In a Divorce, Who Gets Custody of the Master Bedroom?
I am getting divorced after a 25 year marriage. I think my husband should move out of the master bedroom until he finds his own place. He won’t budge. Should I move out? —K.I., Philadelphia, PA
The master bedroom is the most coveted room in the house when it comes to divorce. It is where the clothes, make-up, and jewelry are housed and — if it means anything — it is where the kids were conceived. Both parties feel that this room is home base until one of them eventually leaves the house. Who moves out of the master depends on the circumstances surrounding the divorce. Here are my thoughts on how this should play out.
- The rat who is cheating gets the boot. The master goes to the spouse who is true.
- If she happens upon his secret stash of condoms and she is on the pill, the master is hers.
- If she starts shopping for sexy dresses to wear to her high school reunion after announcing that she wants a divorce, the master goes to the man.
- If the divorce is amicable, the master goes to the woman. Chivalry need not die with the union.
- If the reason for the split is that you “grew apart” or at least that is what you are telling people, the man should vacate the master. This keeps your version of the story believable.
- The person who initiates the divorce, regardless of the reason, should leave the master. After all if you are leaving the union, you should also leave the bedroom.
- The spouse who owns the house, if it is not in both of their names, should keep the master.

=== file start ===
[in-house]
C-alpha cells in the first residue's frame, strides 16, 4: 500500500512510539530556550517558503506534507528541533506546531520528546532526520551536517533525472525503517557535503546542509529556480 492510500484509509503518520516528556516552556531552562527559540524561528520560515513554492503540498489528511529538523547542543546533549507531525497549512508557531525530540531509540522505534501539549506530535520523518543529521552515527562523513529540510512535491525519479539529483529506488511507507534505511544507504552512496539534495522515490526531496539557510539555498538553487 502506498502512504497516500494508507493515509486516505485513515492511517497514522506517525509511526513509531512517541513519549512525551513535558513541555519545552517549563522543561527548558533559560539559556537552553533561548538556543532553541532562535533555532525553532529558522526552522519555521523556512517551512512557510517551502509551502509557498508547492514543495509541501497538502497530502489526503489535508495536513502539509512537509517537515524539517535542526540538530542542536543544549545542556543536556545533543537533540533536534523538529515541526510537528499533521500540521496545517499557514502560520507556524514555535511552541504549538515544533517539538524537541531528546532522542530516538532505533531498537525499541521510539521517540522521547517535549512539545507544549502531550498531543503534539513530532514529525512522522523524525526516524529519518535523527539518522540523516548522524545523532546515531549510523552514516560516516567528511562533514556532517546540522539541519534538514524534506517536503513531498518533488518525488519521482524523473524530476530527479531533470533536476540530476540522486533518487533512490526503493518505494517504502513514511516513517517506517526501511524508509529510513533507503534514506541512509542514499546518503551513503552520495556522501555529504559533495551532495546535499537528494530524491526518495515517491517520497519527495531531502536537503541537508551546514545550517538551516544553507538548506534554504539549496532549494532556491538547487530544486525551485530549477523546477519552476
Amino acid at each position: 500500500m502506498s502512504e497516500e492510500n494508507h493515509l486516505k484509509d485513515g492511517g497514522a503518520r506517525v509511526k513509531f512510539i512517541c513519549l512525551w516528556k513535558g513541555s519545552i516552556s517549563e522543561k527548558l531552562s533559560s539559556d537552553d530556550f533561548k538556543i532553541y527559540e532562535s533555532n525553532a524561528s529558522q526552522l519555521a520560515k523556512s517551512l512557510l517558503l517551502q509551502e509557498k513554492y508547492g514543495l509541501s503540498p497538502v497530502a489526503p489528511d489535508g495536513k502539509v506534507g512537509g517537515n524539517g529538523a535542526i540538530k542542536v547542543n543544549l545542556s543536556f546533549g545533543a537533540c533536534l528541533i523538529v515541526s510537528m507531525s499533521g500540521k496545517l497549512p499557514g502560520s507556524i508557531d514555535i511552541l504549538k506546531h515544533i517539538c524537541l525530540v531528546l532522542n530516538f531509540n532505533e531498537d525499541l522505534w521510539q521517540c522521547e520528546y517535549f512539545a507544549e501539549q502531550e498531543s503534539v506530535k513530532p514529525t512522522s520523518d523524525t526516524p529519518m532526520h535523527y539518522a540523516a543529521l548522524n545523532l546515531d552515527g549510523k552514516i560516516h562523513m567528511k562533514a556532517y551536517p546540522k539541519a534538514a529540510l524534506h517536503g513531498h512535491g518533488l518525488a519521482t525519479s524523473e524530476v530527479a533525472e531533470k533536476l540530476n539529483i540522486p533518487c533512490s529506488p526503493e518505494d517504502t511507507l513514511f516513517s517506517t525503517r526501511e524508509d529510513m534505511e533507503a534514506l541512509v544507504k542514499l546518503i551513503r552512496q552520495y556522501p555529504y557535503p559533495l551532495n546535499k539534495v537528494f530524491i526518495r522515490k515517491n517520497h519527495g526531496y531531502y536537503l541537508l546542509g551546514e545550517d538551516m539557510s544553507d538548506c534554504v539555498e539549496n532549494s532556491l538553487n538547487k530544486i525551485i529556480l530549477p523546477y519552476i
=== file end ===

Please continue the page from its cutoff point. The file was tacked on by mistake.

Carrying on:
- The spouse who changes their password on their cell, e-mail and Facebook account leaves the master.
- If his mother is over 24/7 to be with him and the kids after you are separated, the master goes to the woman for the agita alone!
- The first one who goes MIA for the night leaves the master!
The master bedroom symbolizes a union between two people. When that union is eroded, somebody has to be the bigger person and move to the guest room. The woman wants the master as a matter of principle, and — let’s face it — it has the better closets and bathroom. The man wants the master for the comfortable mattress and better TV set.
When one spouse has clearly crossed the line, it is a no-brainer who should leave. Where both of you agree to split, the man should be a gentleman and vacate the master. If he has a man-cave he can always take up residence there!
Monica Mandell, Ph.D. is the Director of the Philadelphia office of Selective Search, the premiere (off-line) upscale matchmaking firm for the most eligible singles. Please send your questions to: firstname.lastname@example.org